William Shakespeare was surely the world’s most performed and admired playwright. He was well known in his time, and like many artists his fame continues to grow after his death. His plays dealt with many controversial topics, from racism to witchcraft- perhaps adding to the appeal of his plays in general. Shakespeare led an amazing life for his time, a time when actors and actresses were looked down upon and discriminated. He helped to change this stereotype and altered the world perception of theatre forever. In this report, I will outline many areas of Shakespeare’s life, including His birth, marriage and children, parents and family, education, as well as his death.
William Shakespeare the famous playwright was born in April, 1564 in Stratford-upon-Avon, Warwickshire, about 100 miles northwest of London. According to the records of Stratford’s Holy Trinity Church, he was baptized on April 26. It was customary to baptize infants within days of birth, and because Shakespeare died 52 years later on April 23, and-most significantly-since April 23 is St. George’s day, the patron saint of England, it has become traditional to assign the birth day of England’s most famous poet to April 23. As with most sixteenth century births, the actual day was never officially recorded, but along with most remarkable men the power of myth and symmetry has proven irresistible, so April 23 it has become.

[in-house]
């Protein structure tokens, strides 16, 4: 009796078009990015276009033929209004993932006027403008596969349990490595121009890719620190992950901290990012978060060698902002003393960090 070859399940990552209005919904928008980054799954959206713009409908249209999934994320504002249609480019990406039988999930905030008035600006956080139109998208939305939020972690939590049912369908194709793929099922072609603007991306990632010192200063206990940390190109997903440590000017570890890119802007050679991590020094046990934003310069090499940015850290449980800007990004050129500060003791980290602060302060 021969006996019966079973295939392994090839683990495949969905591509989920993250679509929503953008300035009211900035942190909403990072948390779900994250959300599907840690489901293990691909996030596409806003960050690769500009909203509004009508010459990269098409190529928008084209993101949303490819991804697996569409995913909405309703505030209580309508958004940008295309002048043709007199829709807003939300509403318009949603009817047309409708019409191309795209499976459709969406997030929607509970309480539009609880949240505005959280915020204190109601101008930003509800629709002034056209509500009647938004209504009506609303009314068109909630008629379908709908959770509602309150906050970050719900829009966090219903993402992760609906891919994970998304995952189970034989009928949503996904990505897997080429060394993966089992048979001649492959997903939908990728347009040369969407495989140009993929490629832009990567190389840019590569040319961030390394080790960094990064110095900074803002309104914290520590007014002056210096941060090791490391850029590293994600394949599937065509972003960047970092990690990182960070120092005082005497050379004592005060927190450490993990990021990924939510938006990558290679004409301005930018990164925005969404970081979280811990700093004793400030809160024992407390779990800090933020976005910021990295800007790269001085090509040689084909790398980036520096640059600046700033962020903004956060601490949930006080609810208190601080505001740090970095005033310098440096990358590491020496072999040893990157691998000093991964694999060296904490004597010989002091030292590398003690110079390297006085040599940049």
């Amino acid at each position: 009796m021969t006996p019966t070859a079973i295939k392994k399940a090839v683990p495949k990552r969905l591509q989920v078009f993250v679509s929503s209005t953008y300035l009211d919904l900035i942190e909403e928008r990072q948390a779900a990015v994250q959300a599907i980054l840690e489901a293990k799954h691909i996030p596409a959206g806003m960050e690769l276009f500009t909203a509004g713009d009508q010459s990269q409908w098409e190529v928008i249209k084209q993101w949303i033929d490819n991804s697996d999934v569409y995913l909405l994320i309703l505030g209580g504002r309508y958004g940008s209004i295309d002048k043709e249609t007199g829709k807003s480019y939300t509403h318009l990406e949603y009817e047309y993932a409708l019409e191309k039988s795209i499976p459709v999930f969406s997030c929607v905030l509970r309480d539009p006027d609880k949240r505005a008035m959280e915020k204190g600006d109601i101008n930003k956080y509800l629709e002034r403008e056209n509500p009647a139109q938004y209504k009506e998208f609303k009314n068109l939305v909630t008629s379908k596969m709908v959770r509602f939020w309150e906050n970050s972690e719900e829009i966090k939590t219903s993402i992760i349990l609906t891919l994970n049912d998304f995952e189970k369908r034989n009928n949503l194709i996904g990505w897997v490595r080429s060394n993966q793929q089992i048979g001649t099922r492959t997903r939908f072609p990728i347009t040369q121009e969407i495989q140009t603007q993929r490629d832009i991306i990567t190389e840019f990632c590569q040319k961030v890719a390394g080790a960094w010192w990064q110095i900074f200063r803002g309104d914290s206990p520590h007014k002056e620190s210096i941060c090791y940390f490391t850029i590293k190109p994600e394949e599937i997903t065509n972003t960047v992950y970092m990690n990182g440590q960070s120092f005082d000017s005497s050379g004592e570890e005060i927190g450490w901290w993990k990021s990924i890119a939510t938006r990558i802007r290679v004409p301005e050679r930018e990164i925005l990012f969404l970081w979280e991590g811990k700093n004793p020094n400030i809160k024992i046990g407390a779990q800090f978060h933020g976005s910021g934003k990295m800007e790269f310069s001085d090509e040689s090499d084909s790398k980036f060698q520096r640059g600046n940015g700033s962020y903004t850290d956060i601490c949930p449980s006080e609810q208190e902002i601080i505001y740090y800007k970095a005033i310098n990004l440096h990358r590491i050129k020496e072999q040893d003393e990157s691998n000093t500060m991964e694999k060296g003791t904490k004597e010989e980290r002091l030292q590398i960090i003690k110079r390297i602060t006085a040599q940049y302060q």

Shakespeare’s parents were John and Mary Shakespeare, who lived in Henley Street, in Stratford. John, the son of Richard Shakespeare, was a whittawer (a maker, worker, and seller of leather goods such as purses, belts and gloves) and a dealer in agricultural commodities. He was a solid, middle class citizen at the time of William’s birth, and a man on the rise. He served in Stratford government successively as a member of the Council (1557), constable (1558), chamberlain (1561), alderman (1565), and finally high bailiff (1568)–the equivalent of town mayor. About 1577 John Shakespeare’s fortunes began to decline for unknown reasons. There are records of some debts he may have had, but of course, none can be verified for certain. In 1586 he was replaced as alderman for shirking responsibilities, and in 1592 was reprimanded for not coming to church for fear of process of debt.
Records for the Stratford grammar school from the time Shakespeare would have attended have been lost, but attend he undoubtedly did since the school was built and maintained expressly for the purpose of educating the sons of prominent citizens.